It is an improvement if the current chaebol bashing by politicians of both the ruling and opposition camps signifies their independence from corporate influences. It is rather less reassuring, however, if our lawmakers choose the targets for their verbal assaults as a political ploy to chase votes.
Grand National Party members have become harsher in their criticism of conglomerates for making profits at the expense of small firms and transferring assets to offspring through various tax avoidance methods. The ongoing campaigning in provincial cities by the candidates for the GNP chairmanship has featured bitter anti-chaebol tirades of a kind never heard from the conservative party before. Nam Kyung-pil drew wild applause at a rally in Changwon on Saturday when he lambasted conglomerate heads, specifically Federation of Korean Industries chair Huh Chang-soo, as “audacious and greedy.”
Behind the leadership competition ahead of the crucial July 4 national convention, the GNP’s policy-making committee has been drafting a set of policies focused on economic justice. Clearly perceiving the widespread public disapproval of the conglomerates’ expansion into the traditional territories of small businesses, the committee is reported to be preparing a set of stiff regulatory bills. One draft bill specifically targets conglomerates’ giving maintenance contracts to firms they have special relationships with.
These moves originate from President Lee Myung-bak’s economic mantra of shared growth by large and small businesses. As the policy committee draws up strategic plans ― including a halt to the tax cut for the rich ― the party’s leadership contestants are lining up to take on conglomerates. Rep. Chung Doo-un compared the style of inheritance of chaebol wealth to the dynastic power transfer in North Korea. He vowed to fight the nepotism within large business groups, which he said causes “the breakdown of the grassroots economy.”
In recent days, FKI chair Huh, who heads GS Group, has provided fodder for the GNP’s onslaught on conglomerates by making a series of critical comments on the government’s and the ruling party’s socio-economic policies. He opposed the withdrawal of a corporate tax cut, arguing that it went against the global trend as it deters enterprises from increasing employment and investment.
Huh branded the university tuition cut proposals from political groups as a populist offering prepared “recklessly” ahead of next year’s elections. He expressed general skepticism about the various policy measures being studied to support medium and small businesses. “We are gravely concerned about whether our government follows pure and clear principles considering the future of the nation in making major policy decisions,” he told Strategy and Finance Minister Bahk Jae-wan.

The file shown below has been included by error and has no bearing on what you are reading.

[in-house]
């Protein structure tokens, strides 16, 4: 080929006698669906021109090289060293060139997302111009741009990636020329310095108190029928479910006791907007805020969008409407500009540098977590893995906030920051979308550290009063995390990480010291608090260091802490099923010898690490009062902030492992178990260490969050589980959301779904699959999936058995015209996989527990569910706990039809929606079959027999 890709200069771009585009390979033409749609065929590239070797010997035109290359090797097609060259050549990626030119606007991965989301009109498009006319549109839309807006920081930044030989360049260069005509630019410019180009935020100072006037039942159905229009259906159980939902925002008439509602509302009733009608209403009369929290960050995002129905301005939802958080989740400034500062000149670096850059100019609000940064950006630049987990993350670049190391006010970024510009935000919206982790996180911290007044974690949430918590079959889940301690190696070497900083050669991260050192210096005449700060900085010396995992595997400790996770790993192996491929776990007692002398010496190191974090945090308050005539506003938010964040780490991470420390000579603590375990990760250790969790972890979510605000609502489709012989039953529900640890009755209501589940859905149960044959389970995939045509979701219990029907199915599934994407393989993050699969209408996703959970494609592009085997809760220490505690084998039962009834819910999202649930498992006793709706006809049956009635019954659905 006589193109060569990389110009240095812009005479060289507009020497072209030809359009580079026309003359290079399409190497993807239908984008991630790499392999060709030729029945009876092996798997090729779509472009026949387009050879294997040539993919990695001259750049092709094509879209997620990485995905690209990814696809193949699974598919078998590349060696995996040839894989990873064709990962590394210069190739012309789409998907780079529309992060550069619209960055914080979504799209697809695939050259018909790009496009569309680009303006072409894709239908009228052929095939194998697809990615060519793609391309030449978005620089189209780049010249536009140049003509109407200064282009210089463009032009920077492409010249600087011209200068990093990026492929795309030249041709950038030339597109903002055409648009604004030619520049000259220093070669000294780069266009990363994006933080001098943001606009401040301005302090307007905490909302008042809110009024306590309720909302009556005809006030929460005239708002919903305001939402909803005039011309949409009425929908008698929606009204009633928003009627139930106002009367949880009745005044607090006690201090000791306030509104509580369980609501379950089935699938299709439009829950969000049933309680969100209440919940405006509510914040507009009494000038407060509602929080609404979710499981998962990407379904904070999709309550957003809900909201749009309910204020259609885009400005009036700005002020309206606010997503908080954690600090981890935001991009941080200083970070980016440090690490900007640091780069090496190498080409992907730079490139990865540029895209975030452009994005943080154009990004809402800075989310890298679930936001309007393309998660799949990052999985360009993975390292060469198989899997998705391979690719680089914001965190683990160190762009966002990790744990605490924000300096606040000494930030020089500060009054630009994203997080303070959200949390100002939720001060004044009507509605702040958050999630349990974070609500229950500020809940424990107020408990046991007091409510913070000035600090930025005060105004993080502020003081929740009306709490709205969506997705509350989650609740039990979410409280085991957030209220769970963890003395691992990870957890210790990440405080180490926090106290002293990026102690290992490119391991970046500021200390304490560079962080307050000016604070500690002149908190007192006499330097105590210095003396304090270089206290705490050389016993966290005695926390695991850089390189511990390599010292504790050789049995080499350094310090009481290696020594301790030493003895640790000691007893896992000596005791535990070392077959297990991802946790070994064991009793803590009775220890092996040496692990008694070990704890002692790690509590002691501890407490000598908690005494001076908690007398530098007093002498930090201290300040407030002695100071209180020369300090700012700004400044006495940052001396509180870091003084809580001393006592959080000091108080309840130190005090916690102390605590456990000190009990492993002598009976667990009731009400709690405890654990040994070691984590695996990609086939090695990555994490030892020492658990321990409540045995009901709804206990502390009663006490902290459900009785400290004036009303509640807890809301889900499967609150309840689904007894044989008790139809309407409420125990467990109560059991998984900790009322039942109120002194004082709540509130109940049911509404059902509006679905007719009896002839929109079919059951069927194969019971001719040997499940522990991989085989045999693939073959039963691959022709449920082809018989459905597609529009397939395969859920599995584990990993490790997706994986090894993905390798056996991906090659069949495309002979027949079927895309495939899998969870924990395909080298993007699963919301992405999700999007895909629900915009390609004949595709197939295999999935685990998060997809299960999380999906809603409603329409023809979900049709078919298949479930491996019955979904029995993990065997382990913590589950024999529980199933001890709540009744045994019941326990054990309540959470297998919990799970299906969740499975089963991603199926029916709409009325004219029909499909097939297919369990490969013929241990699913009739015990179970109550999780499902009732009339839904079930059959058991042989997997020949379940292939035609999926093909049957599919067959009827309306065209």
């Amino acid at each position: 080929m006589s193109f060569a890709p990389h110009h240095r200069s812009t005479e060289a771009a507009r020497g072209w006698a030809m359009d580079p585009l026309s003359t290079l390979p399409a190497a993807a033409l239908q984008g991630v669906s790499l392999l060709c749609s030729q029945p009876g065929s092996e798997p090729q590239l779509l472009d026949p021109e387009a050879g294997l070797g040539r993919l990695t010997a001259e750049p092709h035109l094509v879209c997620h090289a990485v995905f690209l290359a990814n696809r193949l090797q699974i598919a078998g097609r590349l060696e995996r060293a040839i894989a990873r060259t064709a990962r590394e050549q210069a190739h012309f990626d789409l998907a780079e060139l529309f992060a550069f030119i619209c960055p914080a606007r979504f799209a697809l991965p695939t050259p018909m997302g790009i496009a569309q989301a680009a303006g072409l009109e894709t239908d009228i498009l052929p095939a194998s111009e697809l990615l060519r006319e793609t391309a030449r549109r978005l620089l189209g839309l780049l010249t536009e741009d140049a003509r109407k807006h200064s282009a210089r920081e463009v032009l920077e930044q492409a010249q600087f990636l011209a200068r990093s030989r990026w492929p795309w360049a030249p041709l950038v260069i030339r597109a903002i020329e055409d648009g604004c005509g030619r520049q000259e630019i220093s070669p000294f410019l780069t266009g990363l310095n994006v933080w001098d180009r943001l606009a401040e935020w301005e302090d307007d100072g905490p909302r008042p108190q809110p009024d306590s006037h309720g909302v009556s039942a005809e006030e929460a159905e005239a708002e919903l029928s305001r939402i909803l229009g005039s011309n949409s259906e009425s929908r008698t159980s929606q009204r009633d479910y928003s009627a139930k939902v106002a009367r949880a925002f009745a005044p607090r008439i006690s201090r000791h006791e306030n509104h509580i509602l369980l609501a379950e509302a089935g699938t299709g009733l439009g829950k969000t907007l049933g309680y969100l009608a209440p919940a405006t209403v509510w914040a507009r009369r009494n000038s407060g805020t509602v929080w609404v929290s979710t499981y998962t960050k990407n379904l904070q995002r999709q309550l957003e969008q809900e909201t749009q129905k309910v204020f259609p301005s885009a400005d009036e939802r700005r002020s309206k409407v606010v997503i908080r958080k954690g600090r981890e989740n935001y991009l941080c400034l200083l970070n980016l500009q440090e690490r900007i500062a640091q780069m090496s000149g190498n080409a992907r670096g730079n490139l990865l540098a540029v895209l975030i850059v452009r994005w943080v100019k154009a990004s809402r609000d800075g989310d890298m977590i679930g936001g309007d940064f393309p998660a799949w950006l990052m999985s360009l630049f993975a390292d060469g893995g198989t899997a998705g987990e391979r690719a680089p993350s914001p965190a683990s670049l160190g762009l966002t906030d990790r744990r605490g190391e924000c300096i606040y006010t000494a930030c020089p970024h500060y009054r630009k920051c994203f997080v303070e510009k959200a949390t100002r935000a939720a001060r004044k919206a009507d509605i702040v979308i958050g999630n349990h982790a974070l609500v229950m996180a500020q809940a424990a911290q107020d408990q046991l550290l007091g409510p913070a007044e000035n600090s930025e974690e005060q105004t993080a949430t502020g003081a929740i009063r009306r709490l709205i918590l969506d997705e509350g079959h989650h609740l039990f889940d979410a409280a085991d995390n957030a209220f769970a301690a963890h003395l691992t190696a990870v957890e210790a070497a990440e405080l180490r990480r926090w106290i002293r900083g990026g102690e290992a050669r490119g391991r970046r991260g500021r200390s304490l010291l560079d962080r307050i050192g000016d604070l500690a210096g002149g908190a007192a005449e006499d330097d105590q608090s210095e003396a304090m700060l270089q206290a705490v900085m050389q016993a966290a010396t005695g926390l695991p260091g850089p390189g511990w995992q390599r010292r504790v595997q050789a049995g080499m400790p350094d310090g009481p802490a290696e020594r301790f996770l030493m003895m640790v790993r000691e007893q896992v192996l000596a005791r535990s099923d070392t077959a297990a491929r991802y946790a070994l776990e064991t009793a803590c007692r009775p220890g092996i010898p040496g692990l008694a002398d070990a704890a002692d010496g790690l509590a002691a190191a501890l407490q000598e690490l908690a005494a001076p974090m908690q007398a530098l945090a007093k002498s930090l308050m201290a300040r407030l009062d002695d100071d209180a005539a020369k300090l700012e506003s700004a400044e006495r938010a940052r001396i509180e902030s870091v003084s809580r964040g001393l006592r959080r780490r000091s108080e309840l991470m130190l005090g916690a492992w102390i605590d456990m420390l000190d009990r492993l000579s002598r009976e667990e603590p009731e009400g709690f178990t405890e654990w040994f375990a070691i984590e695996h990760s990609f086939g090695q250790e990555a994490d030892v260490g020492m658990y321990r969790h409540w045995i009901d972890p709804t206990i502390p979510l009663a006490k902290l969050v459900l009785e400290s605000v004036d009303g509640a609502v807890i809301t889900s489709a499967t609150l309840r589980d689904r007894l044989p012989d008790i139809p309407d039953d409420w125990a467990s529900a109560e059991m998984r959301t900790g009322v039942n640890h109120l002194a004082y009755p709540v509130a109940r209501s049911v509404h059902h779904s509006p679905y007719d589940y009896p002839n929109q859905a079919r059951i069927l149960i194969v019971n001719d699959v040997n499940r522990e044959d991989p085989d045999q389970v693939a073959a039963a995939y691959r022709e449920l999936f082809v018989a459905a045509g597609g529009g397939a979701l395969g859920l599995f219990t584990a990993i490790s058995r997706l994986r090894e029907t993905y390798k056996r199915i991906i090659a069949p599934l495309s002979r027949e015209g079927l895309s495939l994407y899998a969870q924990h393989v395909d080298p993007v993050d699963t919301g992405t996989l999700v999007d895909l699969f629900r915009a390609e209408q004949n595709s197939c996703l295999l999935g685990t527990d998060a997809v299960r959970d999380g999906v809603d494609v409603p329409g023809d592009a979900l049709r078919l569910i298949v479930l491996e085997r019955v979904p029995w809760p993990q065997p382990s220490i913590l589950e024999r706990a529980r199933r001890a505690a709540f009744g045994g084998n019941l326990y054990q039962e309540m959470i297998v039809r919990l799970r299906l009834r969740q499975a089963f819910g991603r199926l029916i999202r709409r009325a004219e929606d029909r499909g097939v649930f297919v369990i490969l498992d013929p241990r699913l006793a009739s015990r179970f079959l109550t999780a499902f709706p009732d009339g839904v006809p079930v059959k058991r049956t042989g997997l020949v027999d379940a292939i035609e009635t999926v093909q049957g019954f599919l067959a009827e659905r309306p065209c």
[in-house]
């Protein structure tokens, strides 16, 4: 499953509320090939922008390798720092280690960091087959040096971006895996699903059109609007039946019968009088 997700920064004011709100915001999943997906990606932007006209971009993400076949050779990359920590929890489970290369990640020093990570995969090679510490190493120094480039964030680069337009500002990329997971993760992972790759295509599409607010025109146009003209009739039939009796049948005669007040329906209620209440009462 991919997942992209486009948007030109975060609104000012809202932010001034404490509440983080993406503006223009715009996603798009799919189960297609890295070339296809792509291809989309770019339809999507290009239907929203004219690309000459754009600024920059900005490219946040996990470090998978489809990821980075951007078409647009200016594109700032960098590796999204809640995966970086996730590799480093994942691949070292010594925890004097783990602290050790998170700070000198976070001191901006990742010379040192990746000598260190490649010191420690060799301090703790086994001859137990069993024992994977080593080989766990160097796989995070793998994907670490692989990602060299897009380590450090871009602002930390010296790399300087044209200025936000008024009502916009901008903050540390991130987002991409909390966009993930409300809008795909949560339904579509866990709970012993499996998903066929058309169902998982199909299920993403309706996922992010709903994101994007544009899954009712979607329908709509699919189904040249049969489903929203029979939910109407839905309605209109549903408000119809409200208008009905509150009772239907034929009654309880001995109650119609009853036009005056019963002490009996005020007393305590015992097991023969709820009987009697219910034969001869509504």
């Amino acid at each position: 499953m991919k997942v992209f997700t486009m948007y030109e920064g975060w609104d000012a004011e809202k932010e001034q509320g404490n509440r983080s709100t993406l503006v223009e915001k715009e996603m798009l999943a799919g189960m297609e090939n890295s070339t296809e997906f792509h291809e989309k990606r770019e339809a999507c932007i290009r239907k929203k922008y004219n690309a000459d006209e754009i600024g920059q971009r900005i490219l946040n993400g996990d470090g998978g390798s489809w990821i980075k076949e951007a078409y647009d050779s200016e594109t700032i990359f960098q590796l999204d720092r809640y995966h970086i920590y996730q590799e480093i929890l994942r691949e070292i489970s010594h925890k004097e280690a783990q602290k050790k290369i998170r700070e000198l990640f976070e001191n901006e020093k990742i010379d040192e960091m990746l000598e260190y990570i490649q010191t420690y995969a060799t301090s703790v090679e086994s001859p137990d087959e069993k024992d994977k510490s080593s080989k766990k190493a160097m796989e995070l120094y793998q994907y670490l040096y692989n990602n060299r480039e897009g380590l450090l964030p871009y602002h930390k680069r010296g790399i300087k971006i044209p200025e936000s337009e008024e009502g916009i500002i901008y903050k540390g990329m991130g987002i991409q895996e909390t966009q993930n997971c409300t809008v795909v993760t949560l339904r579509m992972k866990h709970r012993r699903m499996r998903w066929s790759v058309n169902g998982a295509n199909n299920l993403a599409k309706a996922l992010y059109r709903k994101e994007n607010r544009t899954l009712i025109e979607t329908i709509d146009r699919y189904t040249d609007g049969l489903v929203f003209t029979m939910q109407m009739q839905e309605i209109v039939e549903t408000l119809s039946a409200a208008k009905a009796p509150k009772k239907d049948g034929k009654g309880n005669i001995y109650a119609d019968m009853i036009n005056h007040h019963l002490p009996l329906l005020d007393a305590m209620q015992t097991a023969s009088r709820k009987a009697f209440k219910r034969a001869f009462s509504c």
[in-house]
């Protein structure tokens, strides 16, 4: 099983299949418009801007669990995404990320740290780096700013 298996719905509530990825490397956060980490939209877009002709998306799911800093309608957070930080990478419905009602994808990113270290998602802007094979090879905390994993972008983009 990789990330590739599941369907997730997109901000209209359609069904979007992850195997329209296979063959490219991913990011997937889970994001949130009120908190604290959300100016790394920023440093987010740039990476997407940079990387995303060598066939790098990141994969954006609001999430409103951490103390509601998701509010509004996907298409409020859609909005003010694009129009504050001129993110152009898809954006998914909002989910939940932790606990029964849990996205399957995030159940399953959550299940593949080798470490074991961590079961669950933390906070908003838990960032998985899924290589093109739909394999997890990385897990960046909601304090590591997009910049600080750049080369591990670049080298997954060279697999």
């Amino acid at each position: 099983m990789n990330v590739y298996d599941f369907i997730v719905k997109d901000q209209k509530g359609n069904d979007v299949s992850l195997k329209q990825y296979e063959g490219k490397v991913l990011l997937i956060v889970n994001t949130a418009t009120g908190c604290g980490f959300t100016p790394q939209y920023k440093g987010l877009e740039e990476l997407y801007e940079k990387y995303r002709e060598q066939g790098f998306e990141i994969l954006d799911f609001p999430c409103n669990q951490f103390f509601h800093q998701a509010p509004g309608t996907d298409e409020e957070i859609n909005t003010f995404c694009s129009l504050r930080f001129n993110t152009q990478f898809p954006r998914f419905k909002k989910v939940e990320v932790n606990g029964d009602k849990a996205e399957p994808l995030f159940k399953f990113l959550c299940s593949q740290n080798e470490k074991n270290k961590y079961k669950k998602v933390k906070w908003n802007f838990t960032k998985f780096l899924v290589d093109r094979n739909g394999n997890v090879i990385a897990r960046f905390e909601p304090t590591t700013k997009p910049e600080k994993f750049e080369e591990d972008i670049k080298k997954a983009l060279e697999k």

Lawmakers from both camps are responding to chaebol’s perceived audacity with an equally audacious action. The Assembly Knowledge and Economy Committee requested the presence of the chiefs of the FKI and three other major economic and trade organizations to a hearing on “win-win cooperation” between large and small businesses on Wednesday. If they send their proxies to the session, the committee said it would issue summonses to them for a parliamentary probe into conglomerates.
By now people are utterly confused about who is on which side. For some time they have witnessed parties emulating each other’s welfare policies and they are now hearing unlikely remarks from the members of a party that launched a new administration three years ago with blatant market-friendly, business-friendly policy statements.
The change may be attributed to the increasingly egotistic business practices of conglomerates for their goal of surviving the global economic crisis. Samsung chairman Lee Kun-hee’s rather ungenerous score ― “barely avoided flunking” ― for the Lee administration’s performance on the economy could have embittered the ruling camp.
The recent exchanges of hard feelings between the ruling group and large businesses are simply detrimental to national health. The GNP front-runners need to make a closer calculation of how many tradionally left-leaning voters they can attract with their chaebol bashing without alienating their loyal conservative supporters who still appreciate the contributions of Samsung, LG, Hyundai and SK despite all their business improprieties. Calm and restraint is recommended for both sides for the sake of the national good.